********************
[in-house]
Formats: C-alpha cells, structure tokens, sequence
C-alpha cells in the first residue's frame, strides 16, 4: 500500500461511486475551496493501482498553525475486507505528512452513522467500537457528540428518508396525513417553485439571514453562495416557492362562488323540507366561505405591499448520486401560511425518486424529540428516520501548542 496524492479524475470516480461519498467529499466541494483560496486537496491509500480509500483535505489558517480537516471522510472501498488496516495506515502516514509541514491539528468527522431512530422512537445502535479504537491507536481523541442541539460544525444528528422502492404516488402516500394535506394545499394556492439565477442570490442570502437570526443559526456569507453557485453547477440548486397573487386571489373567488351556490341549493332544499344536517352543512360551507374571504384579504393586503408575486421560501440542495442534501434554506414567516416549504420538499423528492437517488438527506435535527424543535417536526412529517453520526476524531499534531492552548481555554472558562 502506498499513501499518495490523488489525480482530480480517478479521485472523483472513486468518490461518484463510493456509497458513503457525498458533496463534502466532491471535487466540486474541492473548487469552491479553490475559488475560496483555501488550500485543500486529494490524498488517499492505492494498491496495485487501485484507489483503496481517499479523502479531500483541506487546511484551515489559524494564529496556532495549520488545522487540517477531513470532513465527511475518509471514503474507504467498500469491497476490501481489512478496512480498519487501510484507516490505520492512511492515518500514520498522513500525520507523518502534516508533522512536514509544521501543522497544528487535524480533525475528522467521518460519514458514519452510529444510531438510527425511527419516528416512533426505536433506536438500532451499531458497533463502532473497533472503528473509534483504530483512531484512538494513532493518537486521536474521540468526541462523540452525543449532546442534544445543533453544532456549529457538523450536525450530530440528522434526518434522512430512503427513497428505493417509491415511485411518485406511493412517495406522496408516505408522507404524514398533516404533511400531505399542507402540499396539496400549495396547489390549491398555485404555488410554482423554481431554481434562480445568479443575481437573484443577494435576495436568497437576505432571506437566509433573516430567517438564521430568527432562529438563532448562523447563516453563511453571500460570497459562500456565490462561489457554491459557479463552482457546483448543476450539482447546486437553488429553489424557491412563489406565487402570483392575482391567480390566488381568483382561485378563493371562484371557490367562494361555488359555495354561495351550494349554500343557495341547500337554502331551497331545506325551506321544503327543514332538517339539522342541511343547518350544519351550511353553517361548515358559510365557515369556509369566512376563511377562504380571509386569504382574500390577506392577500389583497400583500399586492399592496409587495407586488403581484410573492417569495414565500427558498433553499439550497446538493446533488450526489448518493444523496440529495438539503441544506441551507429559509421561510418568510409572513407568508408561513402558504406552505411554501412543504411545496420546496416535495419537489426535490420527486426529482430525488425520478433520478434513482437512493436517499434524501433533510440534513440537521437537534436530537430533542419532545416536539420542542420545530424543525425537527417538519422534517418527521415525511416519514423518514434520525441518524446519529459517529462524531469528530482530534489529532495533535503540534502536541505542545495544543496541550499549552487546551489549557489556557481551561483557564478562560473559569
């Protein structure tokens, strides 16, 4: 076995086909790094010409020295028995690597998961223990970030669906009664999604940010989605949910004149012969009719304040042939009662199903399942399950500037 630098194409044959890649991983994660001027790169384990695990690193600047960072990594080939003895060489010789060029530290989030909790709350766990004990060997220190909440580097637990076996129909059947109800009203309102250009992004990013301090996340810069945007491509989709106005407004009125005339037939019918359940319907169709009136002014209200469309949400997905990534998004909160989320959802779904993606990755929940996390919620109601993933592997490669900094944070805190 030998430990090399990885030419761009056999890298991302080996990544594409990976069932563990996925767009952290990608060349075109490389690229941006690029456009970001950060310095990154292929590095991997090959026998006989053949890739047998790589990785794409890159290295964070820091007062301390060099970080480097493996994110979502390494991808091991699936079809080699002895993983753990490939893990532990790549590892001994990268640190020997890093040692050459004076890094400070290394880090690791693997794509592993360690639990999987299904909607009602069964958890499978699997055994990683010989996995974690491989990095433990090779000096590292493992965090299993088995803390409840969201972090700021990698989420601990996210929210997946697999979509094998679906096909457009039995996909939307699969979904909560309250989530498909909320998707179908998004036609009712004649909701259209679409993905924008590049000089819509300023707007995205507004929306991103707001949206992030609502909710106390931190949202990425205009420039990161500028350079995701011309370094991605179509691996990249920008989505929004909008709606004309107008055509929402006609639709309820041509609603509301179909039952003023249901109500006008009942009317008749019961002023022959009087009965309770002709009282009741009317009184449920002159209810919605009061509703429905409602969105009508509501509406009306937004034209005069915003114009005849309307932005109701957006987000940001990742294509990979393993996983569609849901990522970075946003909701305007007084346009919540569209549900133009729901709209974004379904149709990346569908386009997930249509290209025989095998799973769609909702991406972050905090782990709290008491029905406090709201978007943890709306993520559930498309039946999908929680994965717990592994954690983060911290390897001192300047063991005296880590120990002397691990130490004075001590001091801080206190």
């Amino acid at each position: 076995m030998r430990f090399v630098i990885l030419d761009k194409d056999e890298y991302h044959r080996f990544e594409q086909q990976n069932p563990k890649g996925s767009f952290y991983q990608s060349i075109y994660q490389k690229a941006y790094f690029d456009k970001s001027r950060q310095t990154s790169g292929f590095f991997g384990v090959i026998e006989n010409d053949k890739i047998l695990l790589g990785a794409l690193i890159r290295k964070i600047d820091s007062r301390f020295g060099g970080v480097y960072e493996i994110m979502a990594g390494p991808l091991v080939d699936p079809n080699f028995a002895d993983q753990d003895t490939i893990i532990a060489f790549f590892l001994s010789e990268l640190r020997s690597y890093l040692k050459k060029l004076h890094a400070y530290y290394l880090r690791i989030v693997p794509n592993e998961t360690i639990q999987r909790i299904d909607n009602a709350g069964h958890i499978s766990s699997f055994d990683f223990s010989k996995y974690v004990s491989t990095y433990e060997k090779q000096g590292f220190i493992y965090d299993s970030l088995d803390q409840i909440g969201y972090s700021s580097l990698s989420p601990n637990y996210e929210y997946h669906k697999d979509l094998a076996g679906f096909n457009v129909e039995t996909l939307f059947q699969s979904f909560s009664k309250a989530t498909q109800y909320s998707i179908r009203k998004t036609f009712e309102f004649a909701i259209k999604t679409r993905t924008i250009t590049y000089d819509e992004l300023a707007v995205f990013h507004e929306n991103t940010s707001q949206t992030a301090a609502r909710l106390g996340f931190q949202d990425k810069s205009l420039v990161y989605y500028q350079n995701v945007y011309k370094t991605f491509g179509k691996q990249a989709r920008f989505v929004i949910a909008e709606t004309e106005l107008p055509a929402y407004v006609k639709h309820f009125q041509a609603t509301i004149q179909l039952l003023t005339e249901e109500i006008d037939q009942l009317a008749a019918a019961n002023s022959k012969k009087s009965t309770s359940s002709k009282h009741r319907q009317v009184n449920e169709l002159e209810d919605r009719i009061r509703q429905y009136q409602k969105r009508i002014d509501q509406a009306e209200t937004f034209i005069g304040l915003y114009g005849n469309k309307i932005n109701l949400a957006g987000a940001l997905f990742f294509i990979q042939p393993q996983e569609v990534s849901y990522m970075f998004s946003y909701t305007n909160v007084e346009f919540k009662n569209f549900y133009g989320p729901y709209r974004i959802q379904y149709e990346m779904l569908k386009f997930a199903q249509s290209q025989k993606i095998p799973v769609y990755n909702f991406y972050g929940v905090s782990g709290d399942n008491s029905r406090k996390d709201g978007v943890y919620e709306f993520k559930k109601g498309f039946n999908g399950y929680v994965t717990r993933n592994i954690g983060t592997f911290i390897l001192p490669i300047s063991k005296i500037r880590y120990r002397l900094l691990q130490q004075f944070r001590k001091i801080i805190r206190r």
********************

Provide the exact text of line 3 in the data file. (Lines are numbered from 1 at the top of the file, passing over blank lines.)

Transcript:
C-alpha cells in the first residue's frame, strides 16, 4: 500500500461511486475551496493501482498553525475486507505528512452513522467500537457528540428518508396525513417553485439571514453562495416557492362562488323540507366561505405591499448520486401560511425518486424529540428516520501548542 496524492479524475470516480461519498467529499466541494483560496486537496491509500480509500483535505489558517480537516471522510472501498488496516495506515502516514509541514491539528468527522431512530422512537445502535479504537491507536481523541442541539460544525444528528422502492404516488402516500394535506394545499394556492439565477442570490442570502437570526443559526456569507453557485453547477440548486397573487386571489373567488351556490341549493332544499344536517352543512360551507374571504384579504393586503408575486421560501440542495442534501434554506414567516416549504420538499423528492437517488438527506435535527424543535417536526412529517453520526476524531499534531492552548481555554472558562 502506498499513501499518495490523488489525480482530480480517478479521485472523483472513486468518490461518484463510493456509497458513503457525498458533496463534502466532491471535487466540486474541492473548487469552491479553490475559488475560496483555501488550500485543500486529494490524498488517499492505492494498491496495485487501485484507489483503496481517499479523502479531500483541506487546511484551515489559524494564529496556532495549520488545522487540517477531513470532513465527511475518509471514503474507504467498500469491497476490501481489512478496512480498519487501510484507516490505520492512511492515518500514520498522513500525520507523518502534516508533522512536514509544521501543522497544528487535524480533525475528522467521518460519514458514519452510529444510531438510527425511527419516528416512533426505536433506536438500532451499531458497533463502532473497533472503528473509534483504530483512531484512538494513532493518537486521536474521540468526541462523540452525543449532546442534544445543533453544532456549529457538523450536525450530530440528522434526518434522512430512503427513497428505493417509491415511485411518485406511493412517495406522496408516505408522507404524514398533516404533511400531505399542507402540499396539496400549495396547489390549491398555485404555488410554482423554481431554481434562480445568479443575481437573484443577494435576495436568497437576505432571506437566509433573516430567517438564521430568527432562529438563532448562523447563516453563511453571500460570497459562500456565490462561489457554491459557479463552482457546483448543476450539482447546486437553488429553489424557491412563489406565487402570483392575482391567480390566488381568483382561485378563493371562484371557490367562494361555488359555495354561495351550494349554500343557495341547500337554502331551497331545506325551506321544503327543514332538517339539522342541511343547518350544519351550511353553517361548515358559510365557515369556509369566512376563511377562504380571509386569504382574500390577506392577500389583497400583500399586492399592496409587495407586488403581484410573492417569495414565500427558498433553499439550497446538493446533488450526489448518493444523496440529495438539503441544506441551507429559509421561510418568510409572513407568508408561513402558504406552505411554501412543504411545496420546496416535495419537489426535490420527486426529482430525488425520478433520478434513482437512493436517499434524501433533510440534513440537521437537534436530537430533542419532545416536539420542542420545530424543525425537527417538519422534517418527521415525511416519514423518514434520525441518524446519529459517529462524531469528530482530534489529532495533535503540534502536541505542545495544543496541550499549552487546551489549557489556557481551561483557564478562560473559569